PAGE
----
U.S. e-commerce group eBay and Norway’s Adevinta planned to sell three smaller British units in order to secure regulatory approval for a long-planned tie-up of their global classified ads businesses, the two firms said on Tuesday.
Britain’s Competition and Markets Authority (CMA) said last month Adevinta and eBay would have to resolve the watchdog’s concerns before proceeding with their $9.2 billion deal.
In response, Adevinta and eBay said on Tuesday they had proposed to sell each company’s primary classifieds operations in Britain, namely Shpock, Gumtree and Motors.co.uk.
The CMA told Reuters the move “may address the competition concerns our investigation raised”. It said it had until April 29 to decide whether to accept the proposal and could extend that to June 28 if there were special reasons for doing so.
On a combined basis, the British businesses would have represented less than 5 per cent of total consolidated revenue for the merged classified ads company, Adevinta and eBay said.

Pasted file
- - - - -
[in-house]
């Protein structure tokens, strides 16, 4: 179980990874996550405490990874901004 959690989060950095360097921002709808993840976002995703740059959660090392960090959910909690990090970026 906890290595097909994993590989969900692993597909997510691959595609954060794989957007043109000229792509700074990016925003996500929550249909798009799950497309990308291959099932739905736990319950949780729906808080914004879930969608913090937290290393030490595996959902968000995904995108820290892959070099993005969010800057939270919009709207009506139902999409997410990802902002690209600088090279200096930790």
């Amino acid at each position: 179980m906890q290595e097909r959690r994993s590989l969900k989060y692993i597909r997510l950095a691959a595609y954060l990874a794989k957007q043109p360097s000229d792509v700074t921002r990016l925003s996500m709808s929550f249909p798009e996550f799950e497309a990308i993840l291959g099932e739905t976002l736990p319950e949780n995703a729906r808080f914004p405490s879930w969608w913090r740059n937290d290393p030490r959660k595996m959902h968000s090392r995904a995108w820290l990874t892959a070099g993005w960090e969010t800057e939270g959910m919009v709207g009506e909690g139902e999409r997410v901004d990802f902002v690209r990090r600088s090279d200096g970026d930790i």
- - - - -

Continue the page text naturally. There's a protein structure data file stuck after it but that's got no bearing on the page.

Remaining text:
Under a deal struck last July, Adevinta will acquire eBay’s classified ads business in return for $2.5 billion in cash and 540 million shares, making the U.S. firm Adevinta’s largest shareholder with a 44 per cent stake and 33.3 per cent of the vote. EBay will also get two seats on Adevinta’s board.
The CMA’s review of the eBay-Adevinta deal is the latest probe of large digital mergers. The CMA said last month Viagogo must sell StubHub’s international business after its $4.05 billion purchase of eBay’s ticket-reselling business.
EBay and Adevinta said on Tuesday they aimed to close the transaction in the second quarter of 2021, subject to final ratification by the CMA and regulatory approval in Austria.
Adevinta’s share price, which fell last month on news of the CMA’s objections to the deal, got a small boost in early trade on Tuesday before retreating to stand 0.2 per cent higher by 1011 GMT.
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